top of page

Drug discovery from plant source

-Shilpi Kumari

Nature has provided us with a better environment for the expansion and development of medicinal plants for 1000 years. The Medicinal values of plants date back to ancient times on belief in its safety and economic value. Even in today's scenario for drug discovery scientists are increasingly turning their attention towards the rich biodiversity of plant life. This exploration of natural sources has proven to be a treasure store offering excessive amounts of compounds with therapeutic potential.

Secondary metabolites: Plant contain different types of secondary metabolites as well as called the bioactive component of the plant which is responsible for their medicinal value in nature. The extract obtained from the different plant source contains bioactive phytochemicals of medicinal plant belonging to different classes of secondary metabolites such as alkaloids, glycosides, terpenoids, flavonoids , essential oils and lignan. These secondary metabolites are considered for the development of new drugs because they are rich in natural compounds. They serve as competitive weapons against other bacteria, plants, insects and large animals. They show activities such as anti-inflammatory, anti-cancer, analgesics, anti-microbial, neuropharmacologic, anti-fungal etc.

Bridging tradition and science emerges as an innovative approach for drug discovery, we can identify new therapeutic agents based on traditional use. Turmeric, a vibrant yellow spice derived from longer rhizomes has been a cornerstone in traditional medicine systems like Ayurveda and traditional Chinese medicine for centuries. Researchers identified its anti-inflammatory, anti-oxidant and potential anti-cancer properties. The traditional knowledge and the modern science came together elucidating the mechanism behind the effect of turmeric ,this included exploring interaction with various molecular targets involved in inflammation and oxidation State.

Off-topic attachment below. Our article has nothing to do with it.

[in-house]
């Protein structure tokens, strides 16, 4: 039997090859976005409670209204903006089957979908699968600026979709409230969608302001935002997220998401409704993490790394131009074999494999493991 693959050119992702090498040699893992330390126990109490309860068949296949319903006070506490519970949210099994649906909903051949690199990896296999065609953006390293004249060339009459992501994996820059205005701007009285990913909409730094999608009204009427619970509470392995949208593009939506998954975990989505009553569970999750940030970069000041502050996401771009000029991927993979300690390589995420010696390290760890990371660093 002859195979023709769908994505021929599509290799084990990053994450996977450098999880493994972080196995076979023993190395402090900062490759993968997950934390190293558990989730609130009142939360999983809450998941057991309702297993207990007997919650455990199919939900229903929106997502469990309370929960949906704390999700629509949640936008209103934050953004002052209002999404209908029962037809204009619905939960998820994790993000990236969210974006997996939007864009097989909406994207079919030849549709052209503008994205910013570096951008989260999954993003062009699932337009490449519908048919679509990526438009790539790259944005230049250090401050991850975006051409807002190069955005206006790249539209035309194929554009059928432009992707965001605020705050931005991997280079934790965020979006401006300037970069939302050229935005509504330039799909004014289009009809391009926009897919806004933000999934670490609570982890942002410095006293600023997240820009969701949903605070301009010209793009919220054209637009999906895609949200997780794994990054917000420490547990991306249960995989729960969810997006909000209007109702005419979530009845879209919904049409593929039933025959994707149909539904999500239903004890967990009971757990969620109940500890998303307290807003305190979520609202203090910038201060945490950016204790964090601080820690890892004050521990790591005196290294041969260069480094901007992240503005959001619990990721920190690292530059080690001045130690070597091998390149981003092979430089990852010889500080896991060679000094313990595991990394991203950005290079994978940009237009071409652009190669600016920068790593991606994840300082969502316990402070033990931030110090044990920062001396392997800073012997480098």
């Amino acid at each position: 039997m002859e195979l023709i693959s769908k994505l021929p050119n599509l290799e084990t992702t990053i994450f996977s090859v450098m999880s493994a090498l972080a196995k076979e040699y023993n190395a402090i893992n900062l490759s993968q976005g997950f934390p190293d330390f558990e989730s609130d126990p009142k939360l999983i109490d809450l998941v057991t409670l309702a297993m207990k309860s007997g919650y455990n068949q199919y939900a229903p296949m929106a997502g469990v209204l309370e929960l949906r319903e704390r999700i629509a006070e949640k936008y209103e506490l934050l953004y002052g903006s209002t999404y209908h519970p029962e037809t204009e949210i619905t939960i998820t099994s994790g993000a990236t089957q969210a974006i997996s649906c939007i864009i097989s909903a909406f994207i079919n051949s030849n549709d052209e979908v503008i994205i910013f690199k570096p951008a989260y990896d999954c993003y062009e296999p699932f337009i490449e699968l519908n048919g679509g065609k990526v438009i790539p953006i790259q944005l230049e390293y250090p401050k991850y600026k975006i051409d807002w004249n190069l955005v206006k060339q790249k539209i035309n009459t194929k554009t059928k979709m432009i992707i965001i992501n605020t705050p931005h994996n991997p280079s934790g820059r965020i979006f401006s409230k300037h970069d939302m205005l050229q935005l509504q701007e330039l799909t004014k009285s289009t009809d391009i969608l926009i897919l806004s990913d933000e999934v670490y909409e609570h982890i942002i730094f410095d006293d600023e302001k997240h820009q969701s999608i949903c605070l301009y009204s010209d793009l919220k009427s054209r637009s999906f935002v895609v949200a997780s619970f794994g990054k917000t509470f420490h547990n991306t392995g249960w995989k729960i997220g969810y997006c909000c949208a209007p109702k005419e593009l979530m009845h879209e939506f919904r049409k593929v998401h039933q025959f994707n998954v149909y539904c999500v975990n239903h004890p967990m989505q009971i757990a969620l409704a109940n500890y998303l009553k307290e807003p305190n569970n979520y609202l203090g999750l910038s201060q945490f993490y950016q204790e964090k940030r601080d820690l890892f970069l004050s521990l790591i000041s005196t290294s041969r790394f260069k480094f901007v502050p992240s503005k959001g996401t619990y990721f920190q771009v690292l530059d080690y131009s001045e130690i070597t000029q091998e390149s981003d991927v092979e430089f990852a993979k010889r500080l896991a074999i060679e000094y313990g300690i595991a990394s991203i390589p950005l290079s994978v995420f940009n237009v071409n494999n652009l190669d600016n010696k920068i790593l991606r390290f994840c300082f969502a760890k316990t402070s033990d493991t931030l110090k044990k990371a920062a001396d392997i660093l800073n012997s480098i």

Plant-derived drugs: There are many success stories of drugs derived from plants, for example Morphine from the poppy plant, Quinine from the bark of the cinchona tree, Aspirin from the bark of the willow tree. Paclitaxel is one such example of plant-derived drug which was isolated by Dr. Monroe Wall and Dr.Mansukh Wani in 1970. Paclitaxel is a ground-breaking anti-cancer drug derived from the bark of the Pacific yew tree (Taxus brevifolia) .This drug targets microtubules and at high concentration it causes mitotic arrest at G2/M,phase where instead at low concentration is induced at G0 and G1 /S phase either via Raf-1 kinase activation or p53/p21,depending on the dose concentration. It basically stops cancer cells from separating into two new cells ,this blocks the growth of cancer.

Challenges and opportunities: Challenges such as variability in plant chemistry due to Environmental factors make standardisation challenging, affecting the consistency of bioactive compounds. Overharvesting of medicinal plants poses a threat to biodiversity and local ecosystems. Balancing conservation efforts with the demand for medicinal plants is crucial. Identifying bioactive compounds within Complex mixtures is time-consuming and costly. Isolating these compounds in sufficient quantities for further study and development can be challenging. Opportunities such as leveraging traditional medicinal knowledge provides leads for potential drug candidates, guiding researchers towards plants with established uses in various cultures. Exploring uncharted territory within plants Biodiversity may lead to the discovery of novel compounds or analogues with unique mechanisms of action, addressing unmet medical needs. Studying the synergistic effects of multiple compounds within plants or combining them with existing drugs may enhance therapeutic efficacy and reduce side effects.


104 views2 comments

Recent Posts

See All


wow great, hope we do something to overcome these challenges


Superbly written with great insights. I enjoyed reading.

bottom of page